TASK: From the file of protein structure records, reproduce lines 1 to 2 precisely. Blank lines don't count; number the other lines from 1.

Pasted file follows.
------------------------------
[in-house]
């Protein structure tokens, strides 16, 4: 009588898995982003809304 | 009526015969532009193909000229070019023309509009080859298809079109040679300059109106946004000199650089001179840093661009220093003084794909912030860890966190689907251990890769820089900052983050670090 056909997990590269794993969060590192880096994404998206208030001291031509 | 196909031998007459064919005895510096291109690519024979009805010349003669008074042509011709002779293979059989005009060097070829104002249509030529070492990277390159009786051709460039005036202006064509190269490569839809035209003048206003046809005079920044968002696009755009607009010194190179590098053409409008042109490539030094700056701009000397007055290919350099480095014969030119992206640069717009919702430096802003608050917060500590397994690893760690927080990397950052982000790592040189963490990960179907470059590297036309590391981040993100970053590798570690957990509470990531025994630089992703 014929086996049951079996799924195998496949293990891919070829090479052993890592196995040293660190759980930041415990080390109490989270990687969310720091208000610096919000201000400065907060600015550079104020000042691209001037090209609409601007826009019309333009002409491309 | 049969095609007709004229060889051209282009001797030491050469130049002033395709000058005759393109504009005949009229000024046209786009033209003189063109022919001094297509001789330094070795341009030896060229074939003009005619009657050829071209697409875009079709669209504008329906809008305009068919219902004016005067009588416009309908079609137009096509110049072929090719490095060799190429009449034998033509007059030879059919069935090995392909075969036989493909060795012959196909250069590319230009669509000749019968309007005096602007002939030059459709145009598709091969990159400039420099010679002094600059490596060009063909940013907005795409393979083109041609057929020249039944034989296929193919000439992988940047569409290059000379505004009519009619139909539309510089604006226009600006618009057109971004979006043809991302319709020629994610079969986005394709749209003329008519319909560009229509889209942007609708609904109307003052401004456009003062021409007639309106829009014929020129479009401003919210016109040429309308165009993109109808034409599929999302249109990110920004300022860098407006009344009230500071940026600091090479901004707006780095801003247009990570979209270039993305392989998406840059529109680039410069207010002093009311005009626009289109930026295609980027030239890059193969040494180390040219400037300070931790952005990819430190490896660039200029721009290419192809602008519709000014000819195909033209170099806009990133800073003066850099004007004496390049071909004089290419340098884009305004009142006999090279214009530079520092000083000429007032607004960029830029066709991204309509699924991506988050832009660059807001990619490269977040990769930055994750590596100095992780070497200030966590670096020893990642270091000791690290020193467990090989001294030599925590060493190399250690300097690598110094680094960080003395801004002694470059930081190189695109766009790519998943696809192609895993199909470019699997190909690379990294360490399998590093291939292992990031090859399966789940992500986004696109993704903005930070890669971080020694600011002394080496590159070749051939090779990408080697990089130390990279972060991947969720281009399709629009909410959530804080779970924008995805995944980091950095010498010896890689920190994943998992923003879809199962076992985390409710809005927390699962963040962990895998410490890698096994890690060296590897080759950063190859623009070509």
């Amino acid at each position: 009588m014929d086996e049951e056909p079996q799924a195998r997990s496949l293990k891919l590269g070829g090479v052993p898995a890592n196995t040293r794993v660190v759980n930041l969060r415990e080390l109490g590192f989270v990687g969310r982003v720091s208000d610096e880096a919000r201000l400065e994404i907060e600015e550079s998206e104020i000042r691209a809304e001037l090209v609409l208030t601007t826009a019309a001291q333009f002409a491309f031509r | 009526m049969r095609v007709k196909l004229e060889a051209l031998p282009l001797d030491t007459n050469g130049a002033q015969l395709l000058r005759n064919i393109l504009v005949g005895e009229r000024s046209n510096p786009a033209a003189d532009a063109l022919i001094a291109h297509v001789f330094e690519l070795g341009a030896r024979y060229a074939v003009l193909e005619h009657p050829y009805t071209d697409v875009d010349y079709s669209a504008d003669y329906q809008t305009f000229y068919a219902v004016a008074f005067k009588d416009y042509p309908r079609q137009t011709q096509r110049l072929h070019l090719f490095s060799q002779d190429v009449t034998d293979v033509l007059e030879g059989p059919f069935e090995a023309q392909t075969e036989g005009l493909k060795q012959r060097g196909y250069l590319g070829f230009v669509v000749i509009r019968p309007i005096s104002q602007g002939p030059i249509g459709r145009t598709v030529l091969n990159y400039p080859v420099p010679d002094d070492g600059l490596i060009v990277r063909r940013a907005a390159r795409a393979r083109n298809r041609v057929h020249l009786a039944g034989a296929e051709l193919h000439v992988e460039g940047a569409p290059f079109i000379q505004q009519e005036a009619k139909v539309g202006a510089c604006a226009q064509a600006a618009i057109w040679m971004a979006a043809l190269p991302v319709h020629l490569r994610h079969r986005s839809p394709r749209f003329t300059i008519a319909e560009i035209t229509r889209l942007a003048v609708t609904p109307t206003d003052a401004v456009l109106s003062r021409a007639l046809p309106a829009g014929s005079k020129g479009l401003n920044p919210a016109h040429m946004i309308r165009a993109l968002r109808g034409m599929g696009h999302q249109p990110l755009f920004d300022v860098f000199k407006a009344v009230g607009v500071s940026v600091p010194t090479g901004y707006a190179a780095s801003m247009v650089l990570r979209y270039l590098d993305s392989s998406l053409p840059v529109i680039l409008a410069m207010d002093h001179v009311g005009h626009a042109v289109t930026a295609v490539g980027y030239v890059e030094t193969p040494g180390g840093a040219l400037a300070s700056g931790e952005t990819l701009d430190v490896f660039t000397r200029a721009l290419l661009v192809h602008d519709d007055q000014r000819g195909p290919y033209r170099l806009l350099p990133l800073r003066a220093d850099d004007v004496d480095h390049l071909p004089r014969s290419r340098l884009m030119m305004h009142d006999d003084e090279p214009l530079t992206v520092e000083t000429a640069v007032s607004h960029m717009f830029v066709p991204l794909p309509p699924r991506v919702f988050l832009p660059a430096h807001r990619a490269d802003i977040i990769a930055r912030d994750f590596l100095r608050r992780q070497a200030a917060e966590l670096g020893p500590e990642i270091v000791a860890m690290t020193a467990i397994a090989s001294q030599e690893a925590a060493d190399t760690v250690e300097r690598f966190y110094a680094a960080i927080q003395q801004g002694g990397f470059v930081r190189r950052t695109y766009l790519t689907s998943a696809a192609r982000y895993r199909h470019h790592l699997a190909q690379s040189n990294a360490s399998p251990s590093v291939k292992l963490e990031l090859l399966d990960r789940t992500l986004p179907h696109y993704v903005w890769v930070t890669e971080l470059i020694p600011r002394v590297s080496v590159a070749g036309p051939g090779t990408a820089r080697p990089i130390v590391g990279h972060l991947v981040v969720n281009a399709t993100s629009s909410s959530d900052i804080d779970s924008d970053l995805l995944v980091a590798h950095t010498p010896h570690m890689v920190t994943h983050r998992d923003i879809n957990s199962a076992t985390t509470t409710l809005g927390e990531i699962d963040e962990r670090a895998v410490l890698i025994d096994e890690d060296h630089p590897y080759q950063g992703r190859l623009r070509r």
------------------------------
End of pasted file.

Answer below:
[in-house]
């Protein structure tokens, strides 16, 4: 009588898995982003809304 | 009526015969532009193909000229070019023309509009080859298809079109040679300059109106946004000199650089001179840093661009220093003084794909912030860890966190689907251990890769820089900052983050670090 056909997990590269794993969060590192880096994404998206208030001291031509 | 196909031998007459064919005895510096291109690519024979009805010349003669008074042509011709002779293979059989005009060097070829104002249509030529070492990277390159009786051709460039005036202006064509190269490569839809035209003048206003046809005079920044968002696009755009607009010194190179590098053409409008042109490539030094700056701009000397007055290919350099480095014969030119992206640069717009919702430096802003608050917060500590397994690893760690927080990397950052982000790592040189963490990960179907470059590297036309590391981040993100970053590798570690957990509470990531025994630089992703 014929086996049951079996799924195998496949293990891919070829090479052993890592196995040293660190759980930041415990080390109490989270990687969310720091208000610096919000201000400065907060600015550079104020000042691209001037090209609409601007826009019309333009002409491309 | 049969095609007709004229060889051209282009001797030491050469130049002033395709000058005759393109504009005949009229000024046209786009033209003189063109022919001094297509001789330094070795341009030896060229074939003009005619009657050829071209697409875009079709669209504008329906809008305009068919219902004016005067009588416009309908079609137009096509110049072929090719490095060799190429009449034998033509007059030879059919069935090995392909075969036989493909060795012959196909250069590319230009669509000749019968309007005096602007002939030059459709145009598709091969990159400039420099010679002094600059490596060009063909940013907005795409393979083109041609057929020249039944034989296929193919000439992988940047569409290059000379505004009519009619139909539309510089604006226009600006618009057109971004979006043809991302319709020629994610079969986005394709749209003329008519319909560009229509889209942007609708609904109307003052401004456009003062021409007639309106829009014929020129479009401003919210016109040429309308165009993109109808034409599929999302249109990110920004300022860098407006009344009230500071940026600091090479901004707006780095801003247009990570979209270039993305392989998406840059529109680039410069207010002093009311005009626009289109930026295609980027030239890059193969040494180390040219400037300070931790952005990819430190490896660039200029721009290419192809602008519709000014000819195909033209170099806009990133800073003066850099004007004496390049071909004089290419340098884009305004009142006999090279214009530079520092000083000429007032607004960029830029066709991204309509699924991506988050832009660059807001990619490269977040990769930055994750590596100095992780070497200030966590670096020893990642270091000791690290020193467990090989001294030599925590060493190399250690300097690598110094680094960080003395801004002694470059930081190189695109766009790519998943696809192609895993199909470019699997190909690379990294360490399998590093291939292992990031090859399966789940992500986004696109993704903005930070890669971080020694600011002394080496590159070749051939090779990408080697990089130390990279972060991947969720281009399709629009909410959530804080779970924008995805995944980091950095010498010896890689920190994943998992923003879809199962076992985390409710809005927390699962963040962990895998410490890698096994890690060296590897080759950063190859623009070509």